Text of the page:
Tribal Art and Israeli Art gallery is proud to present the collection of sculptures by the Makonde tribe.
Our collection of tribal art consists of several dozens of wooden sculptures by the Makonde tribe, all available for sale at the gallery and online.
Today we want to talk about this special type of art.
Makonde tribe culture
The Makonde are an ethnic group in northern Africa: Tanzania, Mozambique and Kenya.
It’s a matrilineal society where children and inheritances belong to women, and husbands move into the village of their wives. Their traditional religion is an animistic form of ancestor worship, and they managed to keep it, successfully resisting predation by African, Arab, and European slavers.
In Makonde rituals, when a girl becomes a woman, Muidini is the best dancer out of the group of girls undergoing the rituals.
The Makonde are best known for their wood carvings, primarily made of blackwood (Dalbergia melanoxylon, or mpingo), and their observances of puberty rites.
The Makonde traditionally have carved wooden household objects, figures and masks for ritual use. The Makonde art touches three main topics.
Ujamaa, or Tree of life
This style of Makonde art is formally known as Dimoongo, meaning “power of strength” or “tree of life”.
These sculptures portray clusters of connected wrestlers holding up a winning victor.
Gradually, the main figure shifted to represent tribal heads or other people in unity with community members or family. But regardless of who the central figure of a sculpture is, this style represents one central figure, surrounded by and supported by other figures.
Such sculptures exemplify “ujamaa” (family ties) or relationships in a community. They symbolise underlying reverence to ancestors, family and society.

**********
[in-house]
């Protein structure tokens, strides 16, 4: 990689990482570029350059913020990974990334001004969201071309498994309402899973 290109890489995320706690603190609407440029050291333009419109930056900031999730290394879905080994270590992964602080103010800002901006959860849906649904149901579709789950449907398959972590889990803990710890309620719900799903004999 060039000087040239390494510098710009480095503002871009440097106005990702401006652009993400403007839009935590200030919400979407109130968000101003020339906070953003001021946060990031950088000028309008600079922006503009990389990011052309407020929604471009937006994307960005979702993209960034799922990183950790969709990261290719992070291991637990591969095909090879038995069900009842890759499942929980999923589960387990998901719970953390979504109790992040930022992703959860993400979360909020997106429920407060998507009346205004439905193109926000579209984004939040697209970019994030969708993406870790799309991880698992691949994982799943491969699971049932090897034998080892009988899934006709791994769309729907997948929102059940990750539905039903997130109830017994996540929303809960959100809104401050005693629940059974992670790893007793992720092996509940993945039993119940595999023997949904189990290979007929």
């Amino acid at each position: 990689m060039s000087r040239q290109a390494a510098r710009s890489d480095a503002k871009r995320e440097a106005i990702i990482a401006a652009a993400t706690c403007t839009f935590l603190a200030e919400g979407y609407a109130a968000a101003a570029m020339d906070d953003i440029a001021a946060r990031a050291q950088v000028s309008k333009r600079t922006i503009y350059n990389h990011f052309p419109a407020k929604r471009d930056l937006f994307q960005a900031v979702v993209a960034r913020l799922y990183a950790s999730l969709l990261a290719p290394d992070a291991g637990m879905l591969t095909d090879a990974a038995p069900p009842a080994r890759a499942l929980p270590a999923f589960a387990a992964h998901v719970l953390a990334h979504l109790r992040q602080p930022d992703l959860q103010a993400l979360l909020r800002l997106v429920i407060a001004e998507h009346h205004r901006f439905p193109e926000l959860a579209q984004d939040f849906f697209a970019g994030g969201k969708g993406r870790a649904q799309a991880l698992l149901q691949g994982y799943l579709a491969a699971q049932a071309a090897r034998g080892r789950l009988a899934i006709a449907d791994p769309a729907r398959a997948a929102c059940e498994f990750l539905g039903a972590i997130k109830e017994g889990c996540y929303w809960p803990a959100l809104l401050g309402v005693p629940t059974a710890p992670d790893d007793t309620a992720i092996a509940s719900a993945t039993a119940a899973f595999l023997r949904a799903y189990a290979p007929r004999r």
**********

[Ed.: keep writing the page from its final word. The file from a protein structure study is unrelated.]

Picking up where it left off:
Shetani (“devil” in Swahili) wood sculptures represent spirits from Makonde mythology. This style uses the appearance of otherworldly physical traits, like large, distorted facial or body features, and sometimes of animals – to signify the spiritual realm.
The essence of Shetani is thought to take five forms: human, mammal, fish, bird, and reptile. In some sculptures, there are also culturally significant symbols, like a mother’s breasts or calabashes, used to carry water.
Binadamu, a naturalistic type, captures the essence of Makonde social roles. Most common are depictions of men smoking and women fulfilling household chores. This style flourished with the appearance of Portuguese in the areas and showed interest in Makonde art: locals began to create figures embodying the daily lives of Makonde men and women to appeal to westerner taste.
The origins of the collection
The Makonde art collection of Tribal Art and Israeli Art gallery came from a private collector who lived in Tanzania for many years after fleeing the Holocaust in the 1930s.
There he fell in love with the Makonde tribal culture and art and made sure to buy more and more items, using every opportunity. Most of the sculptures are now more than 100 years old.
After his death, the grandson brought the collection to Israel. The collection is huge and fills an entire basement of their house. At 2021 the grandson invited us to see the collection and choose special items to display in the gallery.
All of the sculptures are one-of-a-kind creations. Some of them serve ritual purposes that portray the relationship between man and the divine, while others mimic social relations within a tribe. Many sculptures represent animals that symbolise power, wisdom and skillfulness. Some are conceptual, symbolic works that represent abstractions, such as faith and serenity. Together they create a complete spiritual world, one that invites each individual to draw closer, to explore, and to connect.
The collection generated a great deal of excitement among collectors and, in the early days of the exhibition, three special items of the Shetani style were bought.
We invite you to have a look at the collection at the gallery or on our website, and choose a powerful sculpture for your home!